There’s more to radiant heat than warm bathroom floors

Published by Parisa Ostovari

Updated: August 10th, 2022

Have you ever stayed at a hotel or house where the bathroom has a heated floor? It’s kind of like stepping into a spa, and more people are starting to bring that element of relaxation into their own homes. A temperature control technique called radiant heating is delivering that zen feeling to houses all across the country. Before you bring this spa feature into your Central Iowa home, there are some things to know about radiant heating.

What is radiant heat and how does it work?

Radiant heat is heat that’s transferred, or radiated, from one surface to another. Radiant heat has been around for decades in the United States and has been popular for hundreds of years in Europe.

Many people believe that radiant heat is the most comfortable because it eliminates the cycle of air blasting on and off. Newer furnace units with variable-speed technology actually mimic radiant heat in that they work to minimize the air blasting movement of traditional forced air systems.

What are the benefits of radiant heat?

There are benefits of radiant heating that are difficult to deny:

  • It can be more efficient than forced-air systems when you account for duct losses.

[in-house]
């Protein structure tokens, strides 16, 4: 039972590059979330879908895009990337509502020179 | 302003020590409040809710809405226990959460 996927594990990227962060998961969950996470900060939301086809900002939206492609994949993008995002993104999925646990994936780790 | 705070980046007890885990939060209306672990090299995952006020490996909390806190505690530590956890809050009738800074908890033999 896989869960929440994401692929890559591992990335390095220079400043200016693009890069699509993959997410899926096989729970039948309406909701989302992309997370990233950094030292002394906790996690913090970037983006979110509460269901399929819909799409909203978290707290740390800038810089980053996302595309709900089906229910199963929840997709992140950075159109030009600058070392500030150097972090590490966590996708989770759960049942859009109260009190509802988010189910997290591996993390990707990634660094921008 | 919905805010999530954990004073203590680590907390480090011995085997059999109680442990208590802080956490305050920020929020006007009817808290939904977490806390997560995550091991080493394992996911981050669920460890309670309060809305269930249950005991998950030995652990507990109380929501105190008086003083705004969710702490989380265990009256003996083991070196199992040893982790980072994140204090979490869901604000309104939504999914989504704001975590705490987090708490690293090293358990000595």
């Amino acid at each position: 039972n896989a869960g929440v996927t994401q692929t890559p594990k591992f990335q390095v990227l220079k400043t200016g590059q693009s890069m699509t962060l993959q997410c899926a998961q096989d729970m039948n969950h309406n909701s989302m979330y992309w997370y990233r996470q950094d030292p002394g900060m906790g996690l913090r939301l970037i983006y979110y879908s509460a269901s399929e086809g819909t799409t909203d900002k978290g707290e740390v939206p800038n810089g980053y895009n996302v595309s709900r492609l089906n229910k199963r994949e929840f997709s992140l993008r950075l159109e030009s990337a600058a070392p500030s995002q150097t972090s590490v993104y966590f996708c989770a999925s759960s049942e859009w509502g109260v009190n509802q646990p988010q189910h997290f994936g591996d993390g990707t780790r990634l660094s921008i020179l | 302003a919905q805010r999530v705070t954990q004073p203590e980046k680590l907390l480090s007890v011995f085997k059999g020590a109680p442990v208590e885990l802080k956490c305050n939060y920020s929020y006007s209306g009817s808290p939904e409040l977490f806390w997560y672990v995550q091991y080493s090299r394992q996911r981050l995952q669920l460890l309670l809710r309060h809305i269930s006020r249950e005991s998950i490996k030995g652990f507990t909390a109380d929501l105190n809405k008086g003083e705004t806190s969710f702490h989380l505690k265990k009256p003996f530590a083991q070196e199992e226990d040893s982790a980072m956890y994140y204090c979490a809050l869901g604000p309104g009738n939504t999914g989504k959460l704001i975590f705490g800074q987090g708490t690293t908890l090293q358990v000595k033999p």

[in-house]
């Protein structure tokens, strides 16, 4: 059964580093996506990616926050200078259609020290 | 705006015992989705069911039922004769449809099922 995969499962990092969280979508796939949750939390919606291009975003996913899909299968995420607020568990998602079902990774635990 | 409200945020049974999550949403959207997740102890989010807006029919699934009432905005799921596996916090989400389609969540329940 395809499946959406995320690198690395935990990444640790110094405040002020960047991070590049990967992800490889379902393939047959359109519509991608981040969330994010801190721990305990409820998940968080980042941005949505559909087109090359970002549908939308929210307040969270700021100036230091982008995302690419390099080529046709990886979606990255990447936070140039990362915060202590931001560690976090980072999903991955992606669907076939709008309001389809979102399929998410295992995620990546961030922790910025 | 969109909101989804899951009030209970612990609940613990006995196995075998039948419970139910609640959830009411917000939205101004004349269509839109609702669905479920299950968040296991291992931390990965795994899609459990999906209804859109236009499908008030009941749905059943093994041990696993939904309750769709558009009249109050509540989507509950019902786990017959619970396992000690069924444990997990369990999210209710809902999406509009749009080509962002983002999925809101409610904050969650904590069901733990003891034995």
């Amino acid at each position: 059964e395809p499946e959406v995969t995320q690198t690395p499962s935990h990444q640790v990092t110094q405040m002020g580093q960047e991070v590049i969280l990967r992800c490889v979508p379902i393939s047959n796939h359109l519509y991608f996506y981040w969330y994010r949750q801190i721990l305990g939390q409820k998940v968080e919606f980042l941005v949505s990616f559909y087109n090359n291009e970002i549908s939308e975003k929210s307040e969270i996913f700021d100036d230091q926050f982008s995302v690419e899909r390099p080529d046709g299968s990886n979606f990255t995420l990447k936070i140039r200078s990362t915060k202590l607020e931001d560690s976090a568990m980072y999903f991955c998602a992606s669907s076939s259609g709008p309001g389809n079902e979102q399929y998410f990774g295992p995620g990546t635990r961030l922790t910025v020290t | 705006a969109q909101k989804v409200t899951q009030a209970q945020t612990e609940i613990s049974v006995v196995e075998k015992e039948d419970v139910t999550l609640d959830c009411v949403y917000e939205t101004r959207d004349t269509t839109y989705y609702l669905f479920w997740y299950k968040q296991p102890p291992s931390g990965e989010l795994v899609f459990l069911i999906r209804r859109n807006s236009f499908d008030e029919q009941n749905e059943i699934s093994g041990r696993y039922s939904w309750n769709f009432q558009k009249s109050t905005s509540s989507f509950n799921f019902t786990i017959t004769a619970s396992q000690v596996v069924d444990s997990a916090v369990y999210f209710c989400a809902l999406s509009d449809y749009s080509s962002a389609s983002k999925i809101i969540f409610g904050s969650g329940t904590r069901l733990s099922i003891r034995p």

• Support better indoor air quality for people with allergies.

  • Can provide better temperature control in rooms that aren’t frequently used.

One of the main disadvantages of radiant heating is the cost, especially if you’re installing it into an existing home. One way to keep the costs more affordable is to only install it in one or two rooms in your home, for example your bathroom.

How radiant heat can be used throughout your home

Radiant heat comes in many forms. If you’re building a customized new home or remodeling, there are many applications you can consider.

In-floor radiant heating

We see a lot of people including in-floor heat in new construction homes and when taking on a remodeling project. Bathrooms and basements are the most common places it is installed. If you are installing in-floor heat, you should do so during the construction phase of a home before concrete work is done.

Radiant heated baseboards

While most new construction homes won’t opt to include baseboard heat, it is still common in larger apartment complexes.

Radiant heat ceiling panels

In this heating technique, panels radiate heat down to warm the whole space below. This is more common in commercial applications, but it is also used in residential applications.

Radiant heat boiler

Believe it or not, boilers are considered radiant heat. Older models of boilers were 70 to 80 percent efficient. Some new boilers are now 95 percent efficient — meaning you can achieve roughly the same efficiency level as a forced air system when it comes to heating.

Radiant heated driveway

Tubing can be placed underneath driveways and sidewalks along with a moisture sensor and slab sensor. If the sensor detects moisture on the slab and it’s below a certain temperature outside, the system comes on to melt the snow or ice and then dry the concrete. No more shoveling in the freezing cold!

While infloor heat is very comfortable and efficient, it’s not for every room or every customer. There are conditions which must be taken into account before installing in-floor heat. A professional heating contractor will give you advice based on your particular application.